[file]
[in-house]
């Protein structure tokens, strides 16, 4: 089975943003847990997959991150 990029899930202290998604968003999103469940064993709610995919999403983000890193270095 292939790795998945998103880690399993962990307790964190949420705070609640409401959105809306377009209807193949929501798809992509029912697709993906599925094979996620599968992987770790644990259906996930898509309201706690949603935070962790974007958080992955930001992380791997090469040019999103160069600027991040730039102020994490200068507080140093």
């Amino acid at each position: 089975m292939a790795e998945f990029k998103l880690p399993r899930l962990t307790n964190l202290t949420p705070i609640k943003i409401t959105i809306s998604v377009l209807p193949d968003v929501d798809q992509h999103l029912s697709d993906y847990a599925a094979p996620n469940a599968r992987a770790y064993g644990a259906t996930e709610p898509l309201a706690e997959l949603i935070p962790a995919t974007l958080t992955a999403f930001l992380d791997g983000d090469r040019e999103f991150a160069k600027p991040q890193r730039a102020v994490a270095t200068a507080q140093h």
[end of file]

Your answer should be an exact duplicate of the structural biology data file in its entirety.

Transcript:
[in-house]
């Protein structure tokens, strides 16, 4: 089975943003847990997959991150 990029899930202290998604968003999103469940064993709610995919999403983000890193270095 292939790795998945998103880690399993962990307790964190949420705070609640409401959105809306377009209807193949929501798809992509029912697709993906599925094979996620599968992987770790644990259906996930898509309201706690949603935070962790974007958080992955930001992380791997090469040019999103160069600027991040730039102020994490200068507080140093």
């Amino acid at each position: 089975m292939a790795e998945f990029k998103l880690p399993r899930l962990t307790n964190l202290t949420p705070i609640k943003i409401t959105i809306s998604v377009l209807p193949d968003v929501d798809q992509h999103l029912s697709d993906y847990a599925a094979p996620n469940a599968r992987a770790y064993g644990a259906t996930e709610p898509l309201a706690e997959l949603i935070p962790a995919t974007l958080t992955a999403f930001l992380d791997g983000d090469r040019e999103f991150a160069k600027p991040q890193r730039a102020v994490a270095t200068a507080q140093h």